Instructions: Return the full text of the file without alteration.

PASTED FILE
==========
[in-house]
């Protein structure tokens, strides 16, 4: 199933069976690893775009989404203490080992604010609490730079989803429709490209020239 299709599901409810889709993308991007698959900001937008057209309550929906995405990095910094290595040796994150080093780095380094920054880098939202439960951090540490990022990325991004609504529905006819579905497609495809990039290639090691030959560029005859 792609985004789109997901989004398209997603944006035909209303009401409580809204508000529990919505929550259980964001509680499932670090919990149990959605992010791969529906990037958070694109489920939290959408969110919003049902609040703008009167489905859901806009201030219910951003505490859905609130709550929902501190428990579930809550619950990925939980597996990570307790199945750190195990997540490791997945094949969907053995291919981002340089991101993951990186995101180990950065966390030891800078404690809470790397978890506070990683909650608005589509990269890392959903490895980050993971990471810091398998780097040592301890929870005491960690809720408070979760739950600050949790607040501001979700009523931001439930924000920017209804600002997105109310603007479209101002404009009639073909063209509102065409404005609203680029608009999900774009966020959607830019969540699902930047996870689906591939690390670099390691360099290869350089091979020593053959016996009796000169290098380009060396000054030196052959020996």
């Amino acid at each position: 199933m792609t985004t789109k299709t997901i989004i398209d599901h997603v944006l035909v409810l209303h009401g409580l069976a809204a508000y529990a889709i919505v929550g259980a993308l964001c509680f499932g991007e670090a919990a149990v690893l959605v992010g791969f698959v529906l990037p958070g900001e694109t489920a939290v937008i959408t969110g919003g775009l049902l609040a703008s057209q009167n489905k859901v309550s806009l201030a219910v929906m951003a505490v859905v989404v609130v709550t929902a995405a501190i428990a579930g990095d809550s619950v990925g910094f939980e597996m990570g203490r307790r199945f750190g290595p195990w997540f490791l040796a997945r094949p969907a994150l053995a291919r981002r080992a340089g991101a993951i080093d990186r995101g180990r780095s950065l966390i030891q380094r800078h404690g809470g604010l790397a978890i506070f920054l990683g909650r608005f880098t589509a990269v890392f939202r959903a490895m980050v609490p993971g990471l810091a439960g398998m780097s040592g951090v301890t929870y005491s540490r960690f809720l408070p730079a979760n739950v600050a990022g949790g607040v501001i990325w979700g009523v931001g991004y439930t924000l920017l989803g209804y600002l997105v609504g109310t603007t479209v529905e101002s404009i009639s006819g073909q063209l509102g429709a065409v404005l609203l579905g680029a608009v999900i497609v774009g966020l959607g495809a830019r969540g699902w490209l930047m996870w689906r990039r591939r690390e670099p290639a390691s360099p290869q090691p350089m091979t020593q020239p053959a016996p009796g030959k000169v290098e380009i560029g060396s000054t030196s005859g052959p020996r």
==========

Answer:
[in-house]
């Protein structure tokens, strides 16, 4: 199933069976690893775009989404203490080992604010609490730079989803429709490209020239 299709599901409810889709993308991007698959900001937008057209309550929906995405990095910094290595040796994150080093780095380094920054880098939202439960951090540490990022990325991004609504529905006819579905497609495809990039290639090691030959560029005859 792609985004789109997901989004398209997603944006035909209303009401409580809204508000529990919505929550259980964001509680499932670090919990149990959605992010791969529906990037958070694109489920939290959408969110919003049902609040703008009167489905859901806009201030219910951003505490859905609130709550929902501190428990579930809550619950990925939980597996990570307790199945750190195990997540490791997945094949969907053995291919981002340089991101993951990186995101180990950065966390030891800078404690809470790397978890506070990683909650608005589509990269890392959903490895980050993971990471810091398998780097040592301890929870005491960690809720408070979760739950600050949790607040501001979700009523931001439930924000920017209804600002997105109310603007479209101002404009009639073909063209509102065409404005609203680029608009999900774009966020959607830019969540699902930047996870689906591939690390670099390691360099290869350089091979020593053959016996009796000169290098380009060396000054030196052959020996």
């Amino acid at each position: 199933m792609t985004t789109k299709t997901i989004i398209d599901h997603v944006l035909v409810l209303h009401g409580l069976a809204a508000y529990a889709i919505v929550g259980a993308l964001c509680f499932g991007e670090a919990a149990v690893l959605v992010g791969f698959v529906l990037p958070g900001e694109t489920a939290v937008i959408t969110g919003g775009l049902l609040a703008s057209q009167n489905k859901v309550s806009l201030a219910v929906m951003a505490v859905v989404v609130v709550t929902a995405a501190i428990a579930g990095d809550s619950v990925g910094f939980e597996m990570g203490r307790r199945f750190g290595p195990w997540f490791l040796a997945r094949p969907a994150l053995a291919r981002r080992a340089g991101a993951i080093d990186r995101g180990r780095s950065l966390i030891q380094r800078h404690g809470g604010l790397a978890i506070f920054l990683g909650r608005f880098t589509a990269v890392f939202r959903a490895m980050v609490p993971g990471l810091a439960g398998m780097s040592g951090v301890t929870y005491s540490r960690f809720l408070p730079a979760n739950v600050a990022g949790g607040v501001i990325w979700g009523v931001g991004y439930t924000l920017l989803g209804y600002l997105v609504g109310t603007t479209v529905e101002s404009i009639s006819g073909q063209l509102g429709a065409v404005l609203l579905g680029a608009v999900i497609v774009g966020l959607g495809a830019r969540g699902w490209l930047m996870w689906r990039r591939r690390e670099p290639a390691s360099p290869q090691p350089m091979t020593q020239p053959a016996p009796g030959k000169v290098e380009i560029g060396s000054t030196s005859g052959p020996r």